Title:
Fishing lure with replaceable tail
Kind Code:
A1


Abstract:
A fishing lure having a longitudinal axis and comprising a head section and a tail section serially connected along the longitudinal axis is disclosed. The head section is formed from a rigid material and has a front end and a back end portion. The back end portion is formed from generally opposed side wall portions. The tail section is formed from a flexible material and has a front end portion and a back end. The front end portion of the tail section is closely received by the back end portion of the head section. The tail section carries the hook and is easily replaced without separating the hook from the leader.



Inventors:
Claverie III, Maumus F. (New Orleans, LA, US)
Application Number:
12/005889
Publication Date:
05/08/2008
Filing Date:
12/28/2007
Primary Class:
International Classes:
A01K85/00
View Patent Images:
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Primary Examiner:
PARSLEY, DAVID J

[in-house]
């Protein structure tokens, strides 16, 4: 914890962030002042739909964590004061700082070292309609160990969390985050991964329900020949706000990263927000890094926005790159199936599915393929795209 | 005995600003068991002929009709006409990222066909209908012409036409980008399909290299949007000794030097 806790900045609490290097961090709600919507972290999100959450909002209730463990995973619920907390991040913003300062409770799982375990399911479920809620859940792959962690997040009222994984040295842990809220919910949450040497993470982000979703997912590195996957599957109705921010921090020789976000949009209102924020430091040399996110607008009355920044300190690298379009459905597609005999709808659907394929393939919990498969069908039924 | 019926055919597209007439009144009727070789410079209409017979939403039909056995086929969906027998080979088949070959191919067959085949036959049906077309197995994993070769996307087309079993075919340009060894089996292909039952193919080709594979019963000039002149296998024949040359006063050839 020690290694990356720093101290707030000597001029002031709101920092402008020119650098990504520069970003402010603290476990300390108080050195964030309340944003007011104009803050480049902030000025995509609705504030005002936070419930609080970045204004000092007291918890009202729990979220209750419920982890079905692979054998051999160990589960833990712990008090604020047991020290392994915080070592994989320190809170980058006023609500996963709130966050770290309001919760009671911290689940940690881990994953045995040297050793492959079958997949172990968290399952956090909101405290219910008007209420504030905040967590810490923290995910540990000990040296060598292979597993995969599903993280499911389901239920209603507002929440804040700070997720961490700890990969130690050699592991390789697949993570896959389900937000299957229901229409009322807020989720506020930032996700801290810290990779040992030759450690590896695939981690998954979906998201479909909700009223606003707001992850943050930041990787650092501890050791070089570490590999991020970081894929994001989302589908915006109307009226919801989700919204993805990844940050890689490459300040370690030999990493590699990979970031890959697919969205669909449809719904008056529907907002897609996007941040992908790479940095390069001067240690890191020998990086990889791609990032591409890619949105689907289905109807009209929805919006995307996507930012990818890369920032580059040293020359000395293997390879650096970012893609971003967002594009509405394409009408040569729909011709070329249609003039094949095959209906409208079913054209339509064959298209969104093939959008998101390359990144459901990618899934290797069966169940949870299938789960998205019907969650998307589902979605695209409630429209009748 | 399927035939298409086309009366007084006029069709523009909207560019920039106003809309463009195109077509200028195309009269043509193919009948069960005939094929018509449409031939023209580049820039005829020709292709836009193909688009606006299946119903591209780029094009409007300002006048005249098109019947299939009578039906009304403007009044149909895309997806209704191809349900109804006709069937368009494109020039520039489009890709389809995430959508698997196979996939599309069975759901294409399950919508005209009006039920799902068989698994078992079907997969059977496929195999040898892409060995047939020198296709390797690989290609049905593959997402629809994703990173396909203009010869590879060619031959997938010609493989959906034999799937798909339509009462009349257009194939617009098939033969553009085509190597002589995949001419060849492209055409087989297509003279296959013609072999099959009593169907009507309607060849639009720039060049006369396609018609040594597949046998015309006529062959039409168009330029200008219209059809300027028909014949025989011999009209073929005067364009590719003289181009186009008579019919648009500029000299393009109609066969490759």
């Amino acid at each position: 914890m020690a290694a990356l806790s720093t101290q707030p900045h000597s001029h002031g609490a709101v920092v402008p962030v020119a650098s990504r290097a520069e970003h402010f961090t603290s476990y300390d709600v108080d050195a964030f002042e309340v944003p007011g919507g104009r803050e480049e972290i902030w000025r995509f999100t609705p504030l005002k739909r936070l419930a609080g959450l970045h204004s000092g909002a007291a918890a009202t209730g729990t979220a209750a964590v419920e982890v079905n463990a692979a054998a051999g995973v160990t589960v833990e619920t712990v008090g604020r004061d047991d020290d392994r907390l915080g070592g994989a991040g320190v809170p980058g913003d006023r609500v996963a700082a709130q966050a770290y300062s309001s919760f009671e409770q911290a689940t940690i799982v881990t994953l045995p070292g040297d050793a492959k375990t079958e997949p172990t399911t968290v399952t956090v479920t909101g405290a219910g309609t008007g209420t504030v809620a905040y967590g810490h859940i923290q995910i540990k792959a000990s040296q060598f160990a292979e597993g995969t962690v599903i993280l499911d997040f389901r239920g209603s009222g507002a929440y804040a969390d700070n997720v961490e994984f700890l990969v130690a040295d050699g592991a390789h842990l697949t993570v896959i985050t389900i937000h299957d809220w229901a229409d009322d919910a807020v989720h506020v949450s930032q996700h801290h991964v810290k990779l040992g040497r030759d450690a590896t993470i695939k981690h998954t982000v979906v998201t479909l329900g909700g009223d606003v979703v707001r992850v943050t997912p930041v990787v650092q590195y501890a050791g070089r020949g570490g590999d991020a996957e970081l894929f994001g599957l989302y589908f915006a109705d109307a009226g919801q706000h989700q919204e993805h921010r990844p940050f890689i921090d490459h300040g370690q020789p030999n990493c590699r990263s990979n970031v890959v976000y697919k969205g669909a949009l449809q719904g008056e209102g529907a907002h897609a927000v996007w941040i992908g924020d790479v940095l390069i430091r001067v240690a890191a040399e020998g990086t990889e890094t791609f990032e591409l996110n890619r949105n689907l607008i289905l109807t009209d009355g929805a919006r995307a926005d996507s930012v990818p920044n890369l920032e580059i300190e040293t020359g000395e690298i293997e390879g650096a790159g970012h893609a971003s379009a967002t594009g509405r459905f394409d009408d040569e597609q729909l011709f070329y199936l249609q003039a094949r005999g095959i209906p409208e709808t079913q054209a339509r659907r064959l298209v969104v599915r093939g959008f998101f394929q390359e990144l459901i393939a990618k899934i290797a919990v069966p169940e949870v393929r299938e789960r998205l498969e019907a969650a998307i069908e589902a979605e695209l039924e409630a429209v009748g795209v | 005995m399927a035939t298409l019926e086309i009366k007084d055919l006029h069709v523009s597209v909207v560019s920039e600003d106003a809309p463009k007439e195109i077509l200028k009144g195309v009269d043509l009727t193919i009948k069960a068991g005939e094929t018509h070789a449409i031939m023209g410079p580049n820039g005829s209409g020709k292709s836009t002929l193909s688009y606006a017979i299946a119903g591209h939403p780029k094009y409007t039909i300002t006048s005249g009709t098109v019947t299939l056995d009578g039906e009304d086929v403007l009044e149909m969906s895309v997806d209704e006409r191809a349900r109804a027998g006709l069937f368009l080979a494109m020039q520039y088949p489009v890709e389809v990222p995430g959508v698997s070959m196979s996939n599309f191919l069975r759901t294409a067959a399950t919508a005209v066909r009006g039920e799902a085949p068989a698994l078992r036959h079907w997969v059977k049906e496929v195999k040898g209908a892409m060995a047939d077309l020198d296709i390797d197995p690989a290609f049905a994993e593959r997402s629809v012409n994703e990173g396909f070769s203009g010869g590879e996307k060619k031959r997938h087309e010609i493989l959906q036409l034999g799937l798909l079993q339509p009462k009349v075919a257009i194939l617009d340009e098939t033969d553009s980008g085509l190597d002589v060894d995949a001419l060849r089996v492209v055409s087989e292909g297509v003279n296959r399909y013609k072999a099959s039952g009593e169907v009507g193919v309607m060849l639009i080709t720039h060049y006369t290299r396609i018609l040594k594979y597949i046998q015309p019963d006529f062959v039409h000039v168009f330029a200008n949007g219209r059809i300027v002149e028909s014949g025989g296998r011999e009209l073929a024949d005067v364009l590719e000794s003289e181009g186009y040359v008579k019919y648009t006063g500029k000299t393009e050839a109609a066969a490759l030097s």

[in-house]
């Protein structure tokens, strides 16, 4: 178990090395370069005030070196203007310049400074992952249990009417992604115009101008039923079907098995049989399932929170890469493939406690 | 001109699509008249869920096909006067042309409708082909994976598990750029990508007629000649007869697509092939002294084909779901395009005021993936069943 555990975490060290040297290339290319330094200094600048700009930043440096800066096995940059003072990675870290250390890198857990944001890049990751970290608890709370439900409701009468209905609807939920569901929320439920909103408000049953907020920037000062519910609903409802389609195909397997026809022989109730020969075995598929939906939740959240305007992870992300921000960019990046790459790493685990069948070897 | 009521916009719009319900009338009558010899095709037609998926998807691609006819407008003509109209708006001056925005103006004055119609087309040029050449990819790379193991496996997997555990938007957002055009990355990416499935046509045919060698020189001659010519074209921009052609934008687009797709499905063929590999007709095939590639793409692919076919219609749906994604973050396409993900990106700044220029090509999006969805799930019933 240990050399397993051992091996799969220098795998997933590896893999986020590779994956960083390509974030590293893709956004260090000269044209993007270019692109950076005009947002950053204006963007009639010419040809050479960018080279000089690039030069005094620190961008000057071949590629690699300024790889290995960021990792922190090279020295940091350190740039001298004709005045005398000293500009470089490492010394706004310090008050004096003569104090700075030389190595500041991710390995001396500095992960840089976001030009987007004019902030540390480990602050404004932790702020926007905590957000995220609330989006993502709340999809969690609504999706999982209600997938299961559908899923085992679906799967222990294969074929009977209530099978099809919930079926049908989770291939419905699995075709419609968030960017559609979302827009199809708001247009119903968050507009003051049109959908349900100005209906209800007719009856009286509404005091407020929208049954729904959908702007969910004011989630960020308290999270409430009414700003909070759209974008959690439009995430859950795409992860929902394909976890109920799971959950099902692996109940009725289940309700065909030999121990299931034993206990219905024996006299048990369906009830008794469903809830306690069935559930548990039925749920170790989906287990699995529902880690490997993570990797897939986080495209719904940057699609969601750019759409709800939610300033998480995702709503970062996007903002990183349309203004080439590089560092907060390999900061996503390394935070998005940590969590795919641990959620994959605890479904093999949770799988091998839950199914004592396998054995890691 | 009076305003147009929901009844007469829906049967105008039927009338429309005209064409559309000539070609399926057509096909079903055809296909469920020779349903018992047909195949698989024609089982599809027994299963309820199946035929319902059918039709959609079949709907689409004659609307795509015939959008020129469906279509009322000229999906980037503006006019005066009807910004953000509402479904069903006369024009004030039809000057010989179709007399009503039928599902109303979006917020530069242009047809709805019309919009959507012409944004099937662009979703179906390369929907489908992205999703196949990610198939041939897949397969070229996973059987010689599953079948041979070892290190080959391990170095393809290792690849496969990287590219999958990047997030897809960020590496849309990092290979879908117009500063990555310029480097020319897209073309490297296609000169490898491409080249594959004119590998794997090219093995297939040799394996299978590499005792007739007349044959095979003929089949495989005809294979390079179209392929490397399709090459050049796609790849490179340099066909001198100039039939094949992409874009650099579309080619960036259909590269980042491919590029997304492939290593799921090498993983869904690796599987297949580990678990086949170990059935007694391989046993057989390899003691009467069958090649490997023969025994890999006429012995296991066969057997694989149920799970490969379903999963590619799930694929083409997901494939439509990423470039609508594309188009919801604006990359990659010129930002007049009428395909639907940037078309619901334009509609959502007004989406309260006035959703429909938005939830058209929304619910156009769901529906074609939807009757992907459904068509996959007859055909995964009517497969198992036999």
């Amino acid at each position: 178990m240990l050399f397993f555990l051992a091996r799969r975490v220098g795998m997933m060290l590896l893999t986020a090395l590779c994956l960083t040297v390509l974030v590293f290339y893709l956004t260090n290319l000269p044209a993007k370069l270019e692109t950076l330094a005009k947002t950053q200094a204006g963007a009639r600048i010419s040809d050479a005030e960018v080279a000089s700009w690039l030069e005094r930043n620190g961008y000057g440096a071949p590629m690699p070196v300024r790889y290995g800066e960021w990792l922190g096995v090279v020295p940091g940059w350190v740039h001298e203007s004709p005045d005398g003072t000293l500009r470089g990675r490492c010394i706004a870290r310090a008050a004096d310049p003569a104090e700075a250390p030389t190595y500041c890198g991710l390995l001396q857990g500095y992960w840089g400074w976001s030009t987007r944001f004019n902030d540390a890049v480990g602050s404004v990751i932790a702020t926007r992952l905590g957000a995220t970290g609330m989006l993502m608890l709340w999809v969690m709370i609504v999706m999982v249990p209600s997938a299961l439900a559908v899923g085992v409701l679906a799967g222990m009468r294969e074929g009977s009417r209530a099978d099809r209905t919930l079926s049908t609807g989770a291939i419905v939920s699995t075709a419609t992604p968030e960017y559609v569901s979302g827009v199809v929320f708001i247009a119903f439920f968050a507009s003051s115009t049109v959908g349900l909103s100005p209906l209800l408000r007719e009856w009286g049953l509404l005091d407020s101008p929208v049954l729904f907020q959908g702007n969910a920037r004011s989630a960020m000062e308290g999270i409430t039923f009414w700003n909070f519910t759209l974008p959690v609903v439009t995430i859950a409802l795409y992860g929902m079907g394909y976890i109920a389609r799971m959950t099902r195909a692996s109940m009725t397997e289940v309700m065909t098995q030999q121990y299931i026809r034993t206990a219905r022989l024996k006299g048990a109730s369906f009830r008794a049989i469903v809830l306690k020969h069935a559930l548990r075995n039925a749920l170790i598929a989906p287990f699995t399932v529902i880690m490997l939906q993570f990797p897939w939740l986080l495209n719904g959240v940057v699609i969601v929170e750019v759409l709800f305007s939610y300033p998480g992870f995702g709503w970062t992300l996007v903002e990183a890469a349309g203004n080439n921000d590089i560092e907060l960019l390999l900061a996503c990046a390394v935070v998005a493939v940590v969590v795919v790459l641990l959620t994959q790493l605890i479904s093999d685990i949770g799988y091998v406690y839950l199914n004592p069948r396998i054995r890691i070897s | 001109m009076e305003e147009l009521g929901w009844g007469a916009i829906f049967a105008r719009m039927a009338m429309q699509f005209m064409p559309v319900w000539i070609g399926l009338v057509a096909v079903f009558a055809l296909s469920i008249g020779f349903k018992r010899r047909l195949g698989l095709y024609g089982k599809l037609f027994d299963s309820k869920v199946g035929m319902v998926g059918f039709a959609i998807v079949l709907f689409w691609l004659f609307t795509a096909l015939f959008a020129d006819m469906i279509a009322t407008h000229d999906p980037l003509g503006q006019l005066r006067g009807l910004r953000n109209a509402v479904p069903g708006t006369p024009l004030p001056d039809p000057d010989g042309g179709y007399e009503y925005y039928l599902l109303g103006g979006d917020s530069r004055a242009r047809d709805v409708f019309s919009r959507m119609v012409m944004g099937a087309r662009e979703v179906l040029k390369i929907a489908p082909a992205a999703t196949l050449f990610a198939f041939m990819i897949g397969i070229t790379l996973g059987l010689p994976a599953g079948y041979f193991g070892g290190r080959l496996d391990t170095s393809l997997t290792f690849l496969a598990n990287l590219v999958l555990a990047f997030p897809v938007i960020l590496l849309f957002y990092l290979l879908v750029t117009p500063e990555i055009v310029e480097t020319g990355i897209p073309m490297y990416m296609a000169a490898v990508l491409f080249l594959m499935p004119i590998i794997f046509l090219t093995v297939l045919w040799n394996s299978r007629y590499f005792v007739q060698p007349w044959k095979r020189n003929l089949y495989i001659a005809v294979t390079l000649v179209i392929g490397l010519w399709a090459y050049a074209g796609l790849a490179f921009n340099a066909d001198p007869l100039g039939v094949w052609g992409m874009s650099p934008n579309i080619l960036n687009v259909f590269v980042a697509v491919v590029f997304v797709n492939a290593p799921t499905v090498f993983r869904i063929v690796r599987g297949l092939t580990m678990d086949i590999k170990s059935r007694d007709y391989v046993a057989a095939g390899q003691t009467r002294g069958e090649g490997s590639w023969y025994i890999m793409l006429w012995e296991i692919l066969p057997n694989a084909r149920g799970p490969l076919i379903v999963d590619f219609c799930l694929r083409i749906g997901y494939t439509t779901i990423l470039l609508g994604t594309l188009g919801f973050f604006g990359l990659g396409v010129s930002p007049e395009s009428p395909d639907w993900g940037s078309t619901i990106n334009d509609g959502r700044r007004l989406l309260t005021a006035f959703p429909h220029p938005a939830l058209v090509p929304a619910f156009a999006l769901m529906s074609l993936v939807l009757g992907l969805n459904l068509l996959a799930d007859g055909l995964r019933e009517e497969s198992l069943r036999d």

Attorney, Agent or Firm:
John R. Casperson (Pensacola, FL, US)
Claims:
What is claimed is:

1. A fishing lure having a longitudinal axis and comprising a head section and a tail section serially connected along the longitudinal axis, said head section being formed from a rigid material and having a front end and a back end portion, the back end portion being formed from generally opposed side wall portions, said tail section comprising a flexible material and having a front end and a back end, a front end portion of the tail section being closely received by the back end portion of the head section between the side wall portions, and wherein the tail section further defines a slot leading from the front end for receipt and positioning of rigging, said rigging comprising a hook and a leader connected to the hook, said head section being prevented from sliding back by said rigging, said tail section carrying the hook and being easily replaced without cutting the leader, so that the hard section and rigging can be reused with replacement tail sections an indefinite number of times.